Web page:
Posts Tagged ‘value of public education in 1915’

Dale is in a fine mood when he write this letter. He has a soap box, and he’s going to stand on it. He’s maturing and standing up for what he believes in. (I have a hard time thinking of him as “Great Uncle Dale” given that he was barely 21 when he wrote this letter. A kid.)

One other note: Dale uses an ethnic slur here. Such idioms were common in the early 1900’s and reflected on the populace as a whole (we were horridly segregated!). If you are like me, you will cringe when you read the first paragraph. I can’t help it. It’s an awful thing to say and I wish I could erase it from the letter, but – alas! – my job here is to act as a transcriber and preserve the history as it was written.

Dale’s letter reminds me that public education was not always like it has been throughout my life, starting with Kindergarten at age 5 and ending with graduation from a four-year high school around the age of 17 or 18. All that was mandatory in 1916 was an 8th grade certificate, which one earned by the age of 15 or 16. My grandfather – John – was just 16 years old in 1916.

Newberg, Ore. July 29, ’16

Dear Folks,

     Your letter came yesterday and I was glad to hear that you were getting along so well. It is to bad that the weather is so hot. I cant write like a white person this afternoon it seems.

     Today is a hot day for us, and this morning I got hit on the head with a rock while I was shoveling and Hanson was picking.* This afternoon we were short of men and I worked too hard in the heat and got a headache. I quit for the day and perhaps for good. I don’t like this rock shoveling anyway. When Hanson is in the pit, it is too dangerous. Work is plentiful now, and I will hit something else, I guess.

    Andy has poison oak all over himself, but he is out working this afternoon just the same. Andy is a lot easier to get along with than Brown was, and he has lots of grit too.

    I don’t think we will go to Eastern Ore. mow. It is too late in the season.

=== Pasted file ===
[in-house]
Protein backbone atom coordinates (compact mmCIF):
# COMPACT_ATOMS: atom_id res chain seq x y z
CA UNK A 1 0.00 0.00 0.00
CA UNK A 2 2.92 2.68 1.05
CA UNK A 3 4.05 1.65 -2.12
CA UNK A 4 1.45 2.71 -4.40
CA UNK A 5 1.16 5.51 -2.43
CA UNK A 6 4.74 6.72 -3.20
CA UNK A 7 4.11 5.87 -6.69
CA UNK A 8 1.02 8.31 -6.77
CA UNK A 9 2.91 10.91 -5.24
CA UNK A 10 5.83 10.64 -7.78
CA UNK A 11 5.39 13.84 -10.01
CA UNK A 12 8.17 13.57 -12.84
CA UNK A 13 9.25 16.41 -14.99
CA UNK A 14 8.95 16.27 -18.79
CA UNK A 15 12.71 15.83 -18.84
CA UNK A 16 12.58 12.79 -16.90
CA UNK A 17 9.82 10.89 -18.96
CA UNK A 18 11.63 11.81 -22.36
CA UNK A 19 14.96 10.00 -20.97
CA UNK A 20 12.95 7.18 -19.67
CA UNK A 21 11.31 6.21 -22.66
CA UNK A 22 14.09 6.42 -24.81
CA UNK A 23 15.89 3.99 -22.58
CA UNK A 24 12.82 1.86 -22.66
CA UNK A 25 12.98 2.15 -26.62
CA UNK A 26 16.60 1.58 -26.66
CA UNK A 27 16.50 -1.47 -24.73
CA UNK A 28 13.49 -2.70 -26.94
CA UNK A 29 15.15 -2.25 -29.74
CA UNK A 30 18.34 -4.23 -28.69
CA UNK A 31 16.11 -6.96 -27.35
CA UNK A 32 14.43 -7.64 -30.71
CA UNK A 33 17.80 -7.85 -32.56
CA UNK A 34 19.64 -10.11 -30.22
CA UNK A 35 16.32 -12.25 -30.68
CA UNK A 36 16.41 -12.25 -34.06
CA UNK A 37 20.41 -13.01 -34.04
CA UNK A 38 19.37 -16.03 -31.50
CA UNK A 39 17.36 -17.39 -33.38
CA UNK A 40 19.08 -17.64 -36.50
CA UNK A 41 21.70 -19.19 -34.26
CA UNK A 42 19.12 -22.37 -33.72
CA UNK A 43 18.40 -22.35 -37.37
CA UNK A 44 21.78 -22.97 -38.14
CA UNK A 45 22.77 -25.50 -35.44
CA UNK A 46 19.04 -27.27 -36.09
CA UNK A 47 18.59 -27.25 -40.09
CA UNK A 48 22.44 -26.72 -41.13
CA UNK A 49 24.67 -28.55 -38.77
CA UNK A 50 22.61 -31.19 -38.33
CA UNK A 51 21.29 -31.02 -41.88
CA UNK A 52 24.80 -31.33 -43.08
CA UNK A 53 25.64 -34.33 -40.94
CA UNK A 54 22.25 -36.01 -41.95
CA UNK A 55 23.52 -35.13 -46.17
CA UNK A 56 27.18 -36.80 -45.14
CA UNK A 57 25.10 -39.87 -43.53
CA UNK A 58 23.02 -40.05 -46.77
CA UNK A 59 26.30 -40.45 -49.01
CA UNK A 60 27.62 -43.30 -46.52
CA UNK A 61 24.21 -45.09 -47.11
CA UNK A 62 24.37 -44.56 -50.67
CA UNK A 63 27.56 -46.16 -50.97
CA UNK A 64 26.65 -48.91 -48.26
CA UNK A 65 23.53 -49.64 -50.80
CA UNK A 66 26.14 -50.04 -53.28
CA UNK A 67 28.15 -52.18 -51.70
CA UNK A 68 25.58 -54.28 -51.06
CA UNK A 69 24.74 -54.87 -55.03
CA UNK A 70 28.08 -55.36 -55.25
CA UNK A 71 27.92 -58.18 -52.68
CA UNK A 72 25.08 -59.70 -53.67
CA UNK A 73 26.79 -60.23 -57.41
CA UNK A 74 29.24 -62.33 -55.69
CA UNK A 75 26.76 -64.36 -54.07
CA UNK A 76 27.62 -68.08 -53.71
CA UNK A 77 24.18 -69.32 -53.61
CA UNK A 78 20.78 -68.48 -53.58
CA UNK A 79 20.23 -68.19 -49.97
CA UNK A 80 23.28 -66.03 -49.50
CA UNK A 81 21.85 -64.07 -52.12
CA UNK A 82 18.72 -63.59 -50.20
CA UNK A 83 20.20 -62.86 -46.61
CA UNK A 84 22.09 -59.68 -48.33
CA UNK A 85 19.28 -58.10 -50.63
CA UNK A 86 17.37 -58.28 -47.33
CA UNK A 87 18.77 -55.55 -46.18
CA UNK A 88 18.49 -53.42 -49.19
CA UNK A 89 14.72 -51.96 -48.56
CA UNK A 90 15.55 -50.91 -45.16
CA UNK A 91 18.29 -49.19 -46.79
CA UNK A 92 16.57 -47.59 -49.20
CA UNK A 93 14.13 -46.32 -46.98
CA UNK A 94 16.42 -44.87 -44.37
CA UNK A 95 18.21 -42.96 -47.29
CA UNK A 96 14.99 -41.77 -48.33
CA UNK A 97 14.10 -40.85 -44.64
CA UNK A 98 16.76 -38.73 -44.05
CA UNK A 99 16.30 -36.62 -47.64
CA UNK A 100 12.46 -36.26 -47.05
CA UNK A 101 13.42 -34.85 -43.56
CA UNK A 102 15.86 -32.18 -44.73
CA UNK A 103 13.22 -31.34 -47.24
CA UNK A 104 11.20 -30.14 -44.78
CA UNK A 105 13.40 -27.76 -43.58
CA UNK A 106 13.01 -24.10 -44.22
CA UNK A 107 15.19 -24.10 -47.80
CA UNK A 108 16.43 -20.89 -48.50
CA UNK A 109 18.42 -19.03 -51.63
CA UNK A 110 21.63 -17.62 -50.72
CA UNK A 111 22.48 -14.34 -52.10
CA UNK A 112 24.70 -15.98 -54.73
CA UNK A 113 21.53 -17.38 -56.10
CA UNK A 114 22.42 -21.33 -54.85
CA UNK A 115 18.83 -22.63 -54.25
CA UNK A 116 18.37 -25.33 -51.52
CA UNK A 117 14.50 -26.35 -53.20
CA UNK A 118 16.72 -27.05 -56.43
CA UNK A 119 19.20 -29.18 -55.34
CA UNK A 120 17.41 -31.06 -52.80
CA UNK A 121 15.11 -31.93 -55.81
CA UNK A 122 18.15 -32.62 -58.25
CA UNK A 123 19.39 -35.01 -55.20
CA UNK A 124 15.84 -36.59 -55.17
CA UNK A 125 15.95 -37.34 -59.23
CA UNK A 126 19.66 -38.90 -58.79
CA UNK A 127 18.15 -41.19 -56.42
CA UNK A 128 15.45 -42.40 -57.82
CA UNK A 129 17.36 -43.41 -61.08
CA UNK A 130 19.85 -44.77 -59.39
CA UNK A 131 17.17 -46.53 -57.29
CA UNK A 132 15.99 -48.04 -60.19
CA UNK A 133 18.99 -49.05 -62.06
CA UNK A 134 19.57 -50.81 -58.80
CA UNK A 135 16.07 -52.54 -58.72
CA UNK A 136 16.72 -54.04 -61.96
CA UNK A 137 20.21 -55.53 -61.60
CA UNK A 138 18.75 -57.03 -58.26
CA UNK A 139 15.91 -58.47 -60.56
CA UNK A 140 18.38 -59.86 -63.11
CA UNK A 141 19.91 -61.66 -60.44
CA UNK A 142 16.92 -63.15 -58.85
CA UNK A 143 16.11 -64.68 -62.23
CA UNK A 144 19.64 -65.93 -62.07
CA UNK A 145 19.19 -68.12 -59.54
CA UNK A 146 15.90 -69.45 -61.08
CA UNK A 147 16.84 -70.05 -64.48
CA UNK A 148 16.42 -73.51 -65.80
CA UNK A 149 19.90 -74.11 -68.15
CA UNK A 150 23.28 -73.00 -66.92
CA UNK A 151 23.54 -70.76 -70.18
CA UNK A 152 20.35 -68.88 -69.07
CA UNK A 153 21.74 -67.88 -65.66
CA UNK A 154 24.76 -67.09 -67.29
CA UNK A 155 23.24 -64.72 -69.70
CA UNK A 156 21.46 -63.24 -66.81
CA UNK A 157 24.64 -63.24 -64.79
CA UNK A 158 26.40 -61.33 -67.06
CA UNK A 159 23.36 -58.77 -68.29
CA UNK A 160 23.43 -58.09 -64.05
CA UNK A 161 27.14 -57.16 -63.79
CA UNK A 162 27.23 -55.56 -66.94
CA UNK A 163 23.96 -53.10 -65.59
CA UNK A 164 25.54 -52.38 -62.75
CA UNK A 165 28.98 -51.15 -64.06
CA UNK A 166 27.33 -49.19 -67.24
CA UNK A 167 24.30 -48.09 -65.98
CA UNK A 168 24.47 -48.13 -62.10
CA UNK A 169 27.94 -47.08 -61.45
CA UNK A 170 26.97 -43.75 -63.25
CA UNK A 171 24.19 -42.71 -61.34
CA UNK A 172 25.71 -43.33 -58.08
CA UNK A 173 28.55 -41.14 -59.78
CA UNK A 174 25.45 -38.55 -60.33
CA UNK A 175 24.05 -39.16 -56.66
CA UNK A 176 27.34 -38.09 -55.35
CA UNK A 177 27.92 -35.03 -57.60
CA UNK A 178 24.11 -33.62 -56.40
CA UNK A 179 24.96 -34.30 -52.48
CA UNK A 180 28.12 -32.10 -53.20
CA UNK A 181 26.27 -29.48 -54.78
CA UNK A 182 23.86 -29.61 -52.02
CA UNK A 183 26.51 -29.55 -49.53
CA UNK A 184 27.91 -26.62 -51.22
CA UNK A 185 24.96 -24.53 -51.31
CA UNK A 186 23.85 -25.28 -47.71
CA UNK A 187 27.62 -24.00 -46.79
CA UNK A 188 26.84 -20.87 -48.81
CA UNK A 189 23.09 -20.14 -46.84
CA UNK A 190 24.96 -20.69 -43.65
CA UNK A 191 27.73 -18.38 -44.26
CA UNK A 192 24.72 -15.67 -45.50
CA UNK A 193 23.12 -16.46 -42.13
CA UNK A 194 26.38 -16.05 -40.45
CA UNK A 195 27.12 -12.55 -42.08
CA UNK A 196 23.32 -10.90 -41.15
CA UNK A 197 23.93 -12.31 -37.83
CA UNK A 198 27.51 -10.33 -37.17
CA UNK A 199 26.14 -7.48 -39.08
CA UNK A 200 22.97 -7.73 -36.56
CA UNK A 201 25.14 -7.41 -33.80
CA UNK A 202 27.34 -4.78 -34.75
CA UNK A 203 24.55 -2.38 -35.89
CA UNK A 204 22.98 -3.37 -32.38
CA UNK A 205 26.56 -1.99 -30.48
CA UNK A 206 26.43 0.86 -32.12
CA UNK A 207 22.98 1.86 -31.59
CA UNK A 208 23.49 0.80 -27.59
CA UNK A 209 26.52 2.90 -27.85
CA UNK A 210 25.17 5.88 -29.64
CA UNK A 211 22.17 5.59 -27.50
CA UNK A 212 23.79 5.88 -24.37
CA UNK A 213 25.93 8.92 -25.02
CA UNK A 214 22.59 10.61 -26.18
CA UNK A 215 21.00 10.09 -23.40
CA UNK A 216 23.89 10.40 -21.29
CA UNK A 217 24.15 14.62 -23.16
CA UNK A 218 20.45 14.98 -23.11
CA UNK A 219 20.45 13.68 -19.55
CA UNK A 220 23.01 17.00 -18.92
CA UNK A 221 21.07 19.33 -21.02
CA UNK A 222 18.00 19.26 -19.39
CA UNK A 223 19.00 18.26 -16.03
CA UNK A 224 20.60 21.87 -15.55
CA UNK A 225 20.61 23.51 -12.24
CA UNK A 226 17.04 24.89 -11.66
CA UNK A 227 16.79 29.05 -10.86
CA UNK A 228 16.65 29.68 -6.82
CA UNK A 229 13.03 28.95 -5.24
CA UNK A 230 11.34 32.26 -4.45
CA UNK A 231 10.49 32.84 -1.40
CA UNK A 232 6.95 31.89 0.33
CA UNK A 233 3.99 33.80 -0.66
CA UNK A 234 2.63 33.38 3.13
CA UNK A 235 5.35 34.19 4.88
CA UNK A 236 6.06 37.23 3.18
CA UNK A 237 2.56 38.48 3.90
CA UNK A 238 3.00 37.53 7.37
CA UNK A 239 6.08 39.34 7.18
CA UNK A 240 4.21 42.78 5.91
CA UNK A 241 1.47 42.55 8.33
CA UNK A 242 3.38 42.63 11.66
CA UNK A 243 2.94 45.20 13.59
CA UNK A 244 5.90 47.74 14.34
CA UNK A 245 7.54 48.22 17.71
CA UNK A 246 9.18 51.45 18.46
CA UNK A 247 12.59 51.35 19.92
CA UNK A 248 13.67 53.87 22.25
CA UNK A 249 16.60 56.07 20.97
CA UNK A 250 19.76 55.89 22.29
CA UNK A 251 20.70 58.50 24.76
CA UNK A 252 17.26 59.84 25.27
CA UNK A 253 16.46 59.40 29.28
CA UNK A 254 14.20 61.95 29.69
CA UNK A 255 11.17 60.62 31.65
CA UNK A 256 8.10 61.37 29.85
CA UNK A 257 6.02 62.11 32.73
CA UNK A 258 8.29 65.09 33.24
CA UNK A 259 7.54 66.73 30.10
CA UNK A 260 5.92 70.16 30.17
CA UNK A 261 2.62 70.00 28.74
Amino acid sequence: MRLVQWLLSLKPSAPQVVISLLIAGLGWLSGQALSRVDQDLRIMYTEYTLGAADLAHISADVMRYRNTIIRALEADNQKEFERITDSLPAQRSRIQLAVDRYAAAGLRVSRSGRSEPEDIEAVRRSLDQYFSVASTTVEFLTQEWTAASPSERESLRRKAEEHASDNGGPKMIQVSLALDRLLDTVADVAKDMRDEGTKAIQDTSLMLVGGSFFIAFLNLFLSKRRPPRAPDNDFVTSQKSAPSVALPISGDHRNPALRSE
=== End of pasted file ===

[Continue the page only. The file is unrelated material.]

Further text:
I would like to see John in High School for a year or so, at least. He is not old enough to know what he wants to study yet. It is a fact that High School couldn’t hurt him any. I wouldn’t take $3,000** for the three years I spent in High school. Not only for what I learned in the books, but what I learned about people and their ways, that little time I spent there has been of immense value to me. Even if a fellow has to work at common labor after he gets out, he has lost no time that could have been better invested. Practically all one learns in the grades, is how to “read, write, and cipher”*** a little. In High School one learns to reason and depend upon his own head rather than some one else’s. Incidentally he learns something about mathematics, and the language that he uses, a multitude of other things from the books make him see that he is living in no two-by-four world and that he has some responsibility.

    And in college — I don’t know all about that yet, but I think I can say that if one takes the value of one school course and multiplies it by 10 he will have the value of the High School course, and the High School course multiplied 10×10 is the value of college. I mean this, of course, if the student works in school and doesn’t go just for the fun of it.

    A letter came to me today from a lawyer in Spokane saying that he was about to begin suit against D me for the Standard Laundry Co. of Walla Walla. the amount for which he is suing is $.75. **** I paid that Laundry all I owed them before I left there over a year ago, and I told that Collection Agency that when they wrote to me last June. The Laundry says I haven’t paid, and I say, I have. They may get a judgement against me, but not six bits.

    You say, Dad, that you want me to come back there two years from now. I thought you saw that I couldn’t do that a year ago. Chances may be better back there for some people who can take deep breaths but not for me. My chances back there are all for the next world. I want you folks to come out here as soon as you can. There are other things in this world beside money. When I get out of school I am not going to make money the main driving power. “Greed for Gain” is against my religion.

    This is a poor letter and poorly written, but take into account my aching head, and make allowance for that.

Your son


*picking – Hanson was using a pick axe to break up the rock in the rock pit. A chunk came off and hit Dale in the head. No hard hats in 1916.

**$3,000. Doesn’t sound like a lot to us in 2015, but it was equivalent to $1,000,000 in Dale’s analogy. Think: “I wouldn’t take a million dollars for…”

***cipherverb. Archaic form – to do arithmetic.

**** Seriously!!?? Collections for six bits???? But if you figure a man might make $2.50 to $3.00 per day… Dale should have kept the receipt.


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